The truth: A title tag, however unsexy, plays a critical role in search engine rankings, click-through rates, traffic volume, and search engine optimization (SEO) success.
Get titles wrong, and you risk rankings and traffic. Get titles right, and not only will you improve your rankings, but you’ll improve your bottom line.
In this article, we’ll explore every facet of title tags: what they do, how they work, why they’re important, what makes a good title tag and a bad title tag, and how they impact your SEO.
We’ll even layup a step-by-step guide to crafting and optimizing click-worthy, SEO-friendly title tags.
Sit down. Buckle up. Let’s go!
What is a title tag?
A title tag is an HTML element that defines the name of a webpage. Simple and brief, but important. After all, the title of a page tells potential visitors what they can expect to discover. And search engines use page titles as a ranking factor when ranking websites. Which means title tags should be both descriptive and persuasive.
A page’s title appears in four key places across the web:
1. Title tag in SERP snippet
The title of a page is the most prominent feature of a SERP (search engine results page) snippet (below), and search engines generate titles from the title tag on the page. On Google, titles appear in big, blue letters.
2. Title tag in browser tab
Page titles also appear within each open tab in your browser. Hard to notice when you have dozens of tabs open, but they serve as navigational cues to help visitors move from tab to tab quickly.
3. Title tags in social media, text message, and messenger links
Your title tag also determines what appears when you share a link on social media, via text message, or through a messenger app. While Facebook open graph markup allows you to create unique title tags just for FB, by default, the title within a snippet is generated by your title tag.
4. Title tag in bookmarks tabs
Last, title tags populate the titles of bookmarks in your browser. So when you forget who or what you bookmarked but know you bookmarked it, you can sift through titles to find the right page.
Title tag examples
Title tags come in all shapes and sizes: short, long, branded, non-branded, descriptive, persuasive, or both.
Ecommerce product page title tag
Descriptive. Brand name. Offer included.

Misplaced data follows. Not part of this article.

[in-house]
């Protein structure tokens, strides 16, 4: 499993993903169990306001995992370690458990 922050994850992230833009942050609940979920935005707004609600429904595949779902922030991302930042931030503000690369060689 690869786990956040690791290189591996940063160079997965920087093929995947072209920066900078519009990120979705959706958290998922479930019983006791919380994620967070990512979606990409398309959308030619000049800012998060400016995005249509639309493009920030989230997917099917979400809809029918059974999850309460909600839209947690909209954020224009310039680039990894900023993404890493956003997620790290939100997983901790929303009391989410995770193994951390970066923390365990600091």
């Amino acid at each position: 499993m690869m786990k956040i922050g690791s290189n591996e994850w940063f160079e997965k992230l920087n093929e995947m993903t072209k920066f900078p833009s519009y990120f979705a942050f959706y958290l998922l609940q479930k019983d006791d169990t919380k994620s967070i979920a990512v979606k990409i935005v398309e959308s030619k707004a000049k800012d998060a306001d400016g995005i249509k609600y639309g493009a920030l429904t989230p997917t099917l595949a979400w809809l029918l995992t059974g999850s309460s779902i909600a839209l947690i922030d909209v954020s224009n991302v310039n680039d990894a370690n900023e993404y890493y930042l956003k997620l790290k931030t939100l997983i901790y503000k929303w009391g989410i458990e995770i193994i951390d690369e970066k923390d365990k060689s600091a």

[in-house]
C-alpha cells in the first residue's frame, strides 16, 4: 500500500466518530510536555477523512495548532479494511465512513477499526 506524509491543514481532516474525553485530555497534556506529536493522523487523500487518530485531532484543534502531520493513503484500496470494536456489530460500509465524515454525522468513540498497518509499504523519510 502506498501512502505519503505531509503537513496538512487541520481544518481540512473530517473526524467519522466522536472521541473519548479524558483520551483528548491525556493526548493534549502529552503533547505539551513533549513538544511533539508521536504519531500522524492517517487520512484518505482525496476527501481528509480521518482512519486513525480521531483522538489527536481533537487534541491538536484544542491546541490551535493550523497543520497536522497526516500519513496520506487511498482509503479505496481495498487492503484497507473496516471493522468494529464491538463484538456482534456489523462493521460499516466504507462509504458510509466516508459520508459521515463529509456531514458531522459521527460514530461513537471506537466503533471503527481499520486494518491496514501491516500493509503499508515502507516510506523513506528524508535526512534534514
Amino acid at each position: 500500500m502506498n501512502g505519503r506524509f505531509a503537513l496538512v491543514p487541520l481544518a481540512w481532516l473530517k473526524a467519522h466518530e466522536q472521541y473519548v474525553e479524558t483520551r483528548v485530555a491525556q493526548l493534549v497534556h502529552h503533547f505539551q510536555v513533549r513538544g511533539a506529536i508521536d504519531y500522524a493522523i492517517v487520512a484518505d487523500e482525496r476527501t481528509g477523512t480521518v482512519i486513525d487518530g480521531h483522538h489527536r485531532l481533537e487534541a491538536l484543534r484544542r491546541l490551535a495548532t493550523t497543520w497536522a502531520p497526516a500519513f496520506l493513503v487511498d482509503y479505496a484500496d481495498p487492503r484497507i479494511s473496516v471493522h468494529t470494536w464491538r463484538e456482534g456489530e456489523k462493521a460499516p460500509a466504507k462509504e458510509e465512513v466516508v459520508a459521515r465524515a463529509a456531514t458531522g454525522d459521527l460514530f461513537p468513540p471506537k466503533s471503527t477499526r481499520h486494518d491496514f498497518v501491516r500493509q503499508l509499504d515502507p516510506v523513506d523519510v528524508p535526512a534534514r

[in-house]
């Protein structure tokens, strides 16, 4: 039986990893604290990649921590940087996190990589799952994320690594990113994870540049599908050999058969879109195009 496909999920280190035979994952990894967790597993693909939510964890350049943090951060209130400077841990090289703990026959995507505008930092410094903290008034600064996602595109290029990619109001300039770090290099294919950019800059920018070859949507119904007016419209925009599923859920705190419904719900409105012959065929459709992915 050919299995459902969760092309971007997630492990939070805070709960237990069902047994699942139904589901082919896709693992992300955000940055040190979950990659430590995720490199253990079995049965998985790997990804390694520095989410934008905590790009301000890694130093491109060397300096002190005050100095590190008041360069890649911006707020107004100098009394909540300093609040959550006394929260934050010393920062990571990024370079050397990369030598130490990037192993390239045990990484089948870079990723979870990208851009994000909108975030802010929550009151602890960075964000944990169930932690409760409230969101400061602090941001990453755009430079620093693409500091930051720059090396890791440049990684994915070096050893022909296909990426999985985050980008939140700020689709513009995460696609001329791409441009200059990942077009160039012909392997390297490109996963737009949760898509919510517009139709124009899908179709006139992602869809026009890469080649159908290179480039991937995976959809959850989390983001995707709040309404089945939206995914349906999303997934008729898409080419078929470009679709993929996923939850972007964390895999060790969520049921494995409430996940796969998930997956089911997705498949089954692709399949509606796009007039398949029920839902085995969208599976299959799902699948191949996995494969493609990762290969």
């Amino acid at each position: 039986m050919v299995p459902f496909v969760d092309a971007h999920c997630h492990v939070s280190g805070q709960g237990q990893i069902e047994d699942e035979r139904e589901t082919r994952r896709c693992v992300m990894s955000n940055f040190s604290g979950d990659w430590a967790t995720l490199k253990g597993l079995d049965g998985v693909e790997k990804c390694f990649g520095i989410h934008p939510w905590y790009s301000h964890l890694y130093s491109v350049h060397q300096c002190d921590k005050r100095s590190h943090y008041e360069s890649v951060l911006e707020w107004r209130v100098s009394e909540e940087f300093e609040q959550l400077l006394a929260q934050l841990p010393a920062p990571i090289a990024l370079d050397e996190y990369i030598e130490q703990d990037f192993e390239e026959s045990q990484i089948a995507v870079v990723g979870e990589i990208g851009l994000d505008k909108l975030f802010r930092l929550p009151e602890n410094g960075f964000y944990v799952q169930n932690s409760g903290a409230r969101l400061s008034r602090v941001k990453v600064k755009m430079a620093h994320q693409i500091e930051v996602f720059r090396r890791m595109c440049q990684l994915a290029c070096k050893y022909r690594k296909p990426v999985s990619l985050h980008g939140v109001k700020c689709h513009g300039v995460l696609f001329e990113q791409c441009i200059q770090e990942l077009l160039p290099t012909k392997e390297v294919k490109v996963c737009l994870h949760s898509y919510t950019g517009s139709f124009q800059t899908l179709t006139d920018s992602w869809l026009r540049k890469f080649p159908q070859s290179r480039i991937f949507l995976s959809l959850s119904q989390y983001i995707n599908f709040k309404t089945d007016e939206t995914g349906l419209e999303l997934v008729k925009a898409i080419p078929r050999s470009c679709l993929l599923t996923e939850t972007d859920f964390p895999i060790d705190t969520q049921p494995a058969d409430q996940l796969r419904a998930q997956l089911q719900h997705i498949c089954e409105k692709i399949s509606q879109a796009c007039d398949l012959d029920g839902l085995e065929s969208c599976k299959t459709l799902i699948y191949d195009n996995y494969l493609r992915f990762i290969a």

Blog post title tag
Enticing with a value proposition.
Local business title tag
County name. Benefit (“emergency plumbing”). Brand name.
Directory title tag
Specific. Regional. Brand name.
Emoji title tag
Google supports emojis, unless they’re inappropriate.
Why are title tags important to search engines and SEO? Rankings and click-throughs.
Search engines have come a long way since the boolean days of the late 90s. But even Google still uses keywords in page titles as one of their 200+ ranking factors.
Then there are click-through rates (CTR).
Click-through rate refers to the number of clicks a search result receives out of the total number of queries. For example, if 100 people type in “donut shop” and the first result receives 75 clicks, then that website’s click-through rate is 75%.
What do CTRs have to do with title tags? More enticing title tags = Higher CTRs = More website traffic.
But is CTR a ranking factor?
There’s a debate in the SEO industry regarding CTRs in search results and whether or not they influence rankings.
Moz has conducted studies that suggest click-through rates do influence rankings (Google has even spoken about the importance of click data indirectly). But when questioned, Google has adamantly denied it.
Here’s why it doesn’t matter either way: Even if click-through rates don’t matter to Google, they should matter to you or your SEO, since capturing a higher volume of total search queries is the name of the game.
Ranking factor or not, optimizing your title tags is the easiest way to increase click-throughs to your website and improve your SEO.
Page titles are like first impressions. Let’s explore seven ways to optimize your title tags so they’re click-worthy and seo-friendly.
1. Write page titles for people first, search engines second
First, use natural language and syntax. Make title tags readable and for people above all.
Next, understand the context of the search. Every page is different. Navigational? Informational? Transactional? Time-sensitive? Something else? Depending on the context, what you include will vary.
Last, understand the intent of the search. At this point, hopefully you’ve already researched user intent and let those insights inform your website content. What is the core outcome a searcher intends on achieving by clicking? Put it in the title. Every page is different.
Let’s explore a few title tags with different intent and context.